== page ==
Reporting Scope Creep Variances to Schedule and Budget

The project manager’s next, and possibly last, opportunity to stop scope creep is in the status reports. The project manager gets up and says, “I am forecasting a three-week delay on the project completion date and a $22,000 overrun on the budget as a result of scope changes that have been approved over the last couple of weeks.”
This strategy of reporting schedule and budget variances brings the scope creep into the light of day. It may possibly get the attention of senior management and other stakeholders. On the other hand, it may make the project sponsor very angry because he knows he approved those changes. In that situation, it’s not unusual for the project sponsor to demand that any mention of approved changes be removed from the status reports. That’s a serious ethical issue for the organization. Reporting the schedule and budget impacts of scope creep publicly and quantifying the impact of these approved scope changes may be the only way to tamp down scope creep.
One of the ways that people try to end scope creep is by saying things like, “There will be no changes to this project plan or schedule.” Dramatic statements like that never work. The additions to the project scope will start immediately after those words are spoken (and often by the executive or sponsor who said them). What that person meant was that no one besides them could make any changes to the project scope.

Trying to prohibit all changes to the project is fruitless and actually has very adverse consequences. Changes will be made to every project. The challenge is to avoid scope creep which adds things to the project without any additional budget or duration.

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Poor Performing Team Member

Sooner or later, every project manager will encounter a Poor Performing Team Member who is just not cutting the mustard. They may be a once good team member whose performance has fallen off or a new employee who is failing to meet expectations. I’ve had to deal with Poor Performing Team Members on several occasions, and although for me the experience was always unpleasant, having the situation resolved was worth the investment. In a couple of cases, employees who were offered multiple opportunities to correct their performance but failed to were let go. And happily, in other cases, employees were able to recognize and improve their performance deficiencies with effective encouragement and coaching. If you manage people, it’s a reality that a Poor Performing Team Member awaits you at some time. Project Manager Skills Main Page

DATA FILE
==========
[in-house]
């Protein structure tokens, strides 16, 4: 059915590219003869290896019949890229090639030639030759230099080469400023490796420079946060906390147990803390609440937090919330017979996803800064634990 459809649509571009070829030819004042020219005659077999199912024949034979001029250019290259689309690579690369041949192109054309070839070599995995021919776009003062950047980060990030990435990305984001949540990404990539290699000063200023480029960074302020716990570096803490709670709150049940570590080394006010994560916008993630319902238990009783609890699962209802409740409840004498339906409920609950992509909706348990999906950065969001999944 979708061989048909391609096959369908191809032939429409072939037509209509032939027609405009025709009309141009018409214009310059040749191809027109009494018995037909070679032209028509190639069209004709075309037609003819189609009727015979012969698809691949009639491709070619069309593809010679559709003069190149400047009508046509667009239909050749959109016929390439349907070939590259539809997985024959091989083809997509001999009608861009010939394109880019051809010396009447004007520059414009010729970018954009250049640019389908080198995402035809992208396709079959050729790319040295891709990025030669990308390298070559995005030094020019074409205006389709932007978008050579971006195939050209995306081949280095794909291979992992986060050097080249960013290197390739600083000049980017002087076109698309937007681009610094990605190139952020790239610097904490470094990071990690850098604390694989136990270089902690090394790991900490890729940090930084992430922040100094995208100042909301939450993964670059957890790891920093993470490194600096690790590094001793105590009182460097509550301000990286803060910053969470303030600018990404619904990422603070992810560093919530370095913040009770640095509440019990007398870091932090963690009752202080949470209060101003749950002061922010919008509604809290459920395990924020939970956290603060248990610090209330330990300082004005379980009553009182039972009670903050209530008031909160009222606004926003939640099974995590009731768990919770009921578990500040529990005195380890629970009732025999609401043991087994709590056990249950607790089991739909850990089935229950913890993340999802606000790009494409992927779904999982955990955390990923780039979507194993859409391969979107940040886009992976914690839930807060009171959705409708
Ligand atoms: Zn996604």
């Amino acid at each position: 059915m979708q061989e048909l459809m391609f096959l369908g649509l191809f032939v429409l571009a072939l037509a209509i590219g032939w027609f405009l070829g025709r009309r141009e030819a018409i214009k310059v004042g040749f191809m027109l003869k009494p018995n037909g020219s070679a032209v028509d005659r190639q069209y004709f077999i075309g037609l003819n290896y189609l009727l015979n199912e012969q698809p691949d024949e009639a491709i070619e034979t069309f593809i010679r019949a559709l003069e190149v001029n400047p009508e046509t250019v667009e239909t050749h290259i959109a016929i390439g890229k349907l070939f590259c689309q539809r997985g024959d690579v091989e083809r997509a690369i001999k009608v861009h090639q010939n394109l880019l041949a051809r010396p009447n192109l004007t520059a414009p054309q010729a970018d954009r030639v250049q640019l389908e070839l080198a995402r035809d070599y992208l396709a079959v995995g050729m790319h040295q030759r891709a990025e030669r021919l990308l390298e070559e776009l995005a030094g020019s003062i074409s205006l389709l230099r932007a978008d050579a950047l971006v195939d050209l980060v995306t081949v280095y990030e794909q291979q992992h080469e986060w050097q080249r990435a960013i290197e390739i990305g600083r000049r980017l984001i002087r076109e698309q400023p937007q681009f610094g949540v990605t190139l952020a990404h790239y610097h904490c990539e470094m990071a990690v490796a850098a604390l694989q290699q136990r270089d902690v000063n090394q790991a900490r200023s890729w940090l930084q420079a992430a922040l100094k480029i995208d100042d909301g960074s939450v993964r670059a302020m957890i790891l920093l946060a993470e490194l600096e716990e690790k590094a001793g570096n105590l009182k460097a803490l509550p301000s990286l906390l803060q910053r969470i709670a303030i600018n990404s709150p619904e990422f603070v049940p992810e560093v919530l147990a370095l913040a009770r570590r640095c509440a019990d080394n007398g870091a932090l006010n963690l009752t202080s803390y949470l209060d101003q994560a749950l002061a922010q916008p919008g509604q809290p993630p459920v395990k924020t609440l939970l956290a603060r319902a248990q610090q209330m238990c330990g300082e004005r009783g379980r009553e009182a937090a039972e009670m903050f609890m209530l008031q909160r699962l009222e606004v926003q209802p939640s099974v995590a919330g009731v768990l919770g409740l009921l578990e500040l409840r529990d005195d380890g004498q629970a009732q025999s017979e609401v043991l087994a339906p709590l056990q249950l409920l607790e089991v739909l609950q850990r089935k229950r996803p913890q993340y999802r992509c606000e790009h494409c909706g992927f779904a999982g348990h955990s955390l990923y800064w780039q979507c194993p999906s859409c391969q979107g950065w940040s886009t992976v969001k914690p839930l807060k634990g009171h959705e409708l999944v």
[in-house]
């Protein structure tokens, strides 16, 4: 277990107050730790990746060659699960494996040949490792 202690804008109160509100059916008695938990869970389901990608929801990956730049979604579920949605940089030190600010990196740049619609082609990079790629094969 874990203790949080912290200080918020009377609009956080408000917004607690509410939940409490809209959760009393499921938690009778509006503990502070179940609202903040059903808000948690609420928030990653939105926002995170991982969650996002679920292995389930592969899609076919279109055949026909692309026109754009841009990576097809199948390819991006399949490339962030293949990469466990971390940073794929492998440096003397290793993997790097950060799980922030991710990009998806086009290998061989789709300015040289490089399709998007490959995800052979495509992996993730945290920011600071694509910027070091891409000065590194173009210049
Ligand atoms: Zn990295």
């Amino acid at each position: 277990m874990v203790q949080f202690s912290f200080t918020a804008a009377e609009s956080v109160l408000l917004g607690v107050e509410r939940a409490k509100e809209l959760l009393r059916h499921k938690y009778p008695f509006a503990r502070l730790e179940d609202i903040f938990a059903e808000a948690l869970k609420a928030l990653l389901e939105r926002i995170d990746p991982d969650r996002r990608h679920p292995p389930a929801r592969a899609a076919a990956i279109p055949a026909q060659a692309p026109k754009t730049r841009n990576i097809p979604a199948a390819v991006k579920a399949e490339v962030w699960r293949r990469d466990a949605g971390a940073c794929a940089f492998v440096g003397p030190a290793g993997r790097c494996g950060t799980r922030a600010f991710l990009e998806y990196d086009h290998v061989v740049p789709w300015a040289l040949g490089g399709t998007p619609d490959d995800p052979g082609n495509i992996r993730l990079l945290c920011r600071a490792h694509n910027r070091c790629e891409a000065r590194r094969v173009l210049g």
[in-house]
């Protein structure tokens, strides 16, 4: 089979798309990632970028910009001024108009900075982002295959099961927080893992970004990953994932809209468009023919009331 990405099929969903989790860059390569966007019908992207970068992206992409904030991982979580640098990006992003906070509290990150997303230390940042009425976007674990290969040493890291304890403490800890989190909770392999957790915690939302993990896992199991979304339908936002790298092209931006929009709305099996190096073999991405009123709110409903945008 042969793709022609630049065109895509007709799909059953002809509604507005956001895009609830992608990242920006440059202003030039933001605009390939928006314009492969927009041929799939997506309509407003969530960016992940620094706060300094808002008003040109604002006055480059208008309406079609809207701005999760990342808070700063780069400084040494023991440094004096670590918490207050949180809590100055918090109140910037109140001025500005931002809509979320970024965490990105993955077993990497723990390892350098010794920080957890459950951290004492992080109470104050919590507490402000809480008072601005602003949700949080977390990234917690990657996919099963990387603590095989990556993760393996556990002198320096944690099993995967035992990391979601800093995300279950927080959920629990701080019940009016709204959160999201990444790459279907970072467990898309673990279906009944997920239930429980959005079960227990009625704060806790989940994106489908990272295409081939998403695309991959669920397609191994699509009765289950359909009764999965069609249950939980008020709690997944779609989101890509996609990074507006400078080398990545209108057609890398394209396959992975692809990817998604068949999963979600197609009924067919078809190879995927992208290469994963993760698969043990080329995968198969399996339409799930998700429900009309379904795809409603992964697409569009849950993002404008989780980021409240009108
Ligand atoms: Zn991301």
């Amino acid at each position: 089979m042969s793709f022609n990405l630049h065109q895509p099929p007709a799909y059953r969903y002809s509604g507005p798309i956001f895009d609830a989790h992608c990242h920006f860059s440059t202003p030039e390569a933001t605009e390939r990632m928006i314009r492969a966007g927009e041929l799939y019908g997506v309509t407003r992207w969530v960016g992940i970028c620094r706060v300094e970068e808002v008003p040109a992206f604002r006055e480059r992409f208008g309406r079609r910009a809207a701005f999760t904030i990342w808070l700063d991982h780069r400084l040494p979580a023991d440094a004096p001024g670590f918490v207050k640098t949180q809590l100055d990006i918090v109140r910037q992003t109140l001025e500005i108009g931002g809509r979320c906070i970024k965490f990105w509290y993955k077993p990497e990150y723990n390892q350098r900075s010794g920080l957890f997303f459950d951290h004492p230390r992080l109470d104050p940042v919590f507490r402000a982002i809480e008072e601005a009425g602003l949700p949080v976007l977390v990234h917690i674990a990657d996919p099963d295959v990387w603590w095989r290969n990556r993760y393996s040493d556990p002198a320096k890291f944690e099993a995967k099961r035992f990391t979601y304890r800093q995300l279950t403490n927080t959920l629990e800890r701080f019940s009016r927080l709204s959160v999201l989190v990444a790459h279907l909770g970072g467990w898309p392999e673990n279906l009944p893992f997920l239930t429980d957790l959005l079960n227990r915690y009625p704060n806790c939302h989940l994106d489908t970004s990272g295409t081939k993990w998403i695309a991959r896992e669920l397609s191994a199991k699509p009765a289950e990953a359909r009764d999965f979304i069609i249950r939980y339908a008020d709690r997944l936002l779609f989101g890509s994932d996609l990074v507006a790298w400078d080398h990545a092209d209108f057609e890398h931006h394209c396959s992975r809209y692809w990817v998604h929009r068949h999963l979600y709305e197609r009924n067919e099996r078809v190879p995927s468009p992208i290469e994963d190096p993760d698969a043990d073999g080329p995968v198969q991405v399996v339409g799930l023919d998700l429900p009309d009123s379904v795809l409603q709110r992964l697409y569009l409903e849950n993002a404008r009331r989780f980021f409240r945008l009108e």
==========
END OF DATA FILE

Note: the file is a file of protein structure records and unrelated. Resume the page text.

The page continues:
The natural human tendency for problems such as a Poor Performing Team Member is to pretend it doesn’t exist or will get better on its own. But neither response benefits your project and will eventually harm it. As a project manager, one of Poor Performing Team Memberyour responsibilities is to identify when a performance problem exists. This person you once believed in now threatens the health of your project and you must act promptly to limit the damage their poor performance may inflict. When the day comes that you find yourself in this situation, if you follow a deliberate, thoughtful process you may find the actual experience to be much less daunting than you imagined.


Assess the Poor Performing Team Member Situation

First, keep your radar on all the time. You can’t deal with a problem by wishing you didn’t have it. So through your own observation, customer or team feedback, or unsatisfactory deliverables, be open to recognizing and confirming that you do have a Poor Performing Team Member.

Assess the situation as best you can. Are there obvious indicators of the root problem, such as whether it is a motivation vs. an ability issue? Gather clear indicators of the problem, such as failure to meet deadlines or product quality, unexcused absences, inappropriate behavior, etc. You need to have and document concrete examples of failure to meet performance expectations or job requirements.

Confront the situation promptly. Most performance issues don’t resolve on their own but worsen over time. You must meet with the employee without delay (one-on-one, if within organizational guidelines) to discuss your concerns with their performance. There are several fairly critical factors to be considered in this step:

• Be positive. Convey your concern, rather than your displeasure. After all, you both have an issue: the employee’s performance does not support retention, and you have a productivity issue you have to address. Fixing the problem is in both your best interests.

• Go over your evidence. Rather than arguing whether the problem is real or not, the concrete examples of performance shortfalls you gathered let you focus on what to do about it.

• Whose problem is it? You mustn’t assume that the problem is the fault of the employee. Through your dialogue with the employee, you need to find out whether the problem is originating with personal issues (family, health, etc.), work-related issues (job skills, a change in the task, conflicts with coworkers, task management, etc.), or external factors neither of you control (regulatory interference, resource availability, suppliers, employment conditions, etc.). This step is clearly the most important in terms of defining a “get well plan.” In my experience, understanding the root cause of poor performance is a great relief to both parties. That’s because in most cases, a path forward can be quickly determined and a partnership formed to make things right.